29/05/2014 00:17 BST | Updated 29/05/2014 00:59 BST

7 Really Rubbish Political Coups In Honour Of Lord Oakeshott

George Jones/PA Wire
File photo dated 9/2/2009 of Lord Oakeshott as Nick Clegg has warned the Liberal Democrat peer he is facing disciplinary action for commissioning and leaking a poll suggesting the party leader will lose his Commons seat at the general election.

The danger of trying to launch a political coup against your own leader is that if you mess it up you look pretty stupid. Lord Oakeshott's latest attempt to get rid of Nick Clegg appears to have failed and has actually ended up with him quitting the party himself.

His attempted regicide sits in the fine tradition of botched coups. Here are five other recent leadership bids that did not go exactly to plan.

James Purnell, June 4 2009

On June 4 2009, James Purnell quit the cabinet and called on Gordon Brown to go. As The Guardian reported it at the time, the work and pension secretary's resignation was a "monumental blow" to the prime minister's position. He made the move as polls closed on miserable local and European elections for Labour. Communities secretary Hazel Blears had also quit earlier in the week.

Purnell hoped that after destabilising Brown, David Miliband would then also quit the cabinet putting the final nail in Brown's coffin. However the foreign secretary decided to stay put, leaving Brown to limp on as prime minister and Purnell out of a job.

Geoff Hoon and Patrica Hewitt, 6 January 2010

On 6 January 2010, just months away from the general election, Patricia Hewitt and Geoff Hoon made one final attempt to remove Gordon Brown. The pair wrote to all Labour MPs calling for a ballot on the then prime minister's leadership of the party. Unfortunately not that many of Hoon and Hewitt's colleagues got on board. As business secretary Lord Mandelson told Jeremy Paxman that evening, the coup had "blown through the corridors of Westminster and out of the window". The plot, which was bedevilled by heavy snow and melted away just as fast.

Kevin Rudd vs Julia Gillard, March 2013

kevin rudd julia gillard

In March 2013 Australian Labor prime minister Julia Gillard faced a coup from the party's former leader Kevin Rudd. However the attempt was dubbed a political "suicide bombing" by Rudd and his supporters in the cabinet after Gillard was re-elected leader unopposed. Rudd did succeed later at ousting Gillard ... before leading Labor to a general election defeat.

Adam Afriyie, January 2010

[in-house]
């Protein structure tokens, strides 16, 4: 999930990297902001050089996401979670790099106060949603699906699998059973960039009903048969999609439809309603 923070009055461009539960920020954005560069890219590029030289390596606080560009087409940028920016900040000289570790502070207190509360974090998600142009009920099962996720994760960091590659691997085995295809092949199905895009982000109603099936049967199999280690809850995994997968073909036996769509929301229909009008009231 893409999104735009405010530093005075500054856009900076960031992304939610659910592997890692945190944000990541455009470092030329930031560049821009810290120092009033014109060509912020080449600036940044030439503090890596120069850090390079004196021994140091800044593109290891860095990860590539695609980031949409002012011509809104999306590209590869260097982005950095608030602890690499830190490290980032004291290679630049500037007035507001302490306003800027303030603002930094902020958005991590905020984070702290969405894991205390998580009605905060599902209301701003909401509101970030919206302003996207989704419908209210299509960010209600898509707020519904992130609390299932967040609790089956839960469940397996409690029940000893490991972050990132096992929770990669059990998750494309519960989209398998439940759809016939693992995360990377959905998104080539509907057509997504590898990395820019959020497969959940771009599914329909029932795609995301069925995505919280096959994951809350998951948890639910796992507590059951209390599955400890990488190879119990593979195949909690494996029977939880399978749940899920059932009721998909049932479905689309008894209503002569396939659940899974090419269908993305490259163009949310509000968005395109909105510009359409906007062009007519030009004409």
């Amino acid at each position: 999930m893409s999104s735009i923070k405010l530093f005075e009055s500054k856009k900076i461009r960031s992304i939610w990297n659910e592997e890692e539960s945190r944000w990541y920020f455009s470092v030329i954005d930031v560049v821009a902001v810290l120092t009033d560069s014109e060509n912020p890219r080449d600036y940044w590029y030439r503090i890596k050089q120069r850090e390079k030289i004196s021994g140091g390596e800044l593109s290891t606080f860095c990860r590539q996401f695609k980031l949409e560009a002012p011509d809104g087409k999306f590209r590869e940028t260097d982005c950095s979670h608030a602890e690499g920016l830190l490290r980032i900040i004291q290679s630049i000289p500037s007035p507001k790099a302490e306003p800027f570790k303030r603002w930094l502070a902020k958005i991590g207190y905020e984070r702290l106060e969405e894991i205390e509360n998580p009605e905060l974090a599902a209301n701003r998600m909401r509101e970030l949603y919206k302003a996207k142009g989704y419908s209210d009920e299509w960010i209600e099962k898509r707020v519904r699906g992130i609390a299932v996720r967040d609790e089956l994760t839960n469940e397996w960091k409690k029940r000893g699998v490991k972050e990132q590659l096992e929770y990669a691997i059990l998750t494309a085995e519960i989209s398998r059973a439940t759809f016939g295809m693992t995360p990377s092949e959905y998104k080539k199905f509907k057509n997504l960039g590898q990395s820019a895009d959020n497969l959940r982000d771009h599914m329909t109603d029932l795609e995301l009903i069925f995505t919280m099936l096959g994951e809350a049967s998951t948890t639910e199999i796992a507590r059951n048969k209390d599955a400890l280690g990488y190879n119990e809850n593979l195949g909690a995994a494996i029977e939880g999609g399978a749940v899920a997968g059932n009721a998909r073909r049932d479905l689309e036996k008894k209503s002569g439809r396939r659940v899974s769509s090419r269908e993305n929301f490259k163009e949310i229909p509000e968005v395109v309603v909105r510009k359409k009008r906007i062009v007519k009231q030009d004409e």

In January 2010 rumours swept, well, gently brushed, Westminster that Windsor MP Adam Afriyie was plotting a secret leadership bid against David Cameron. However the move, if there was really one, came to nothing.

The Curry House Coup, September 2006

tom watson mp

In 2006 Tom Watson tried to bring down Tony Blair. The attempted coup was slightly clumsy as Watson and co-conspirator Sion Simon signed the visitors' book at the Indian restaurant where they met to plot. Watson was also revealed to have visited Gordon Brown on the eve of calling for a vote of no confidence in Blair, which, fairly or unfairly, tied the chancellor to his actions.

Tony Blair's African coup, 2004

gordon brown tony blair

Gordon Brown's long running attempt to get Tony Blair out of Downing Street did eventually of course succeed. But in 2004 Blair blindsided his chancellor by announcing he would serve a full third term. The Brown camp described Blair's move as akin to an "African coup" as the prime minister waited until Brown was out of the country to make his move. Brown's attempt to force Blair out had been so rubbish that Blair actually managed to stage a reverse coup on him.

Simon Mann vs African president, 2004

Speaking of African coups, at least none of the above plotters ended up in jail. However Briton Simon Mann ended up in an African prison for his role, alongside Mark Thatcher, in the 2004 plot to overthrow the president of Equatorial Guinea. Which was really pretty rubbish, for him. "On a strict reading of the law," Mann admitted to The Huffington Post, weighing up the rights and wrongs of staging a coups d'état, "we were on the wrong side of it".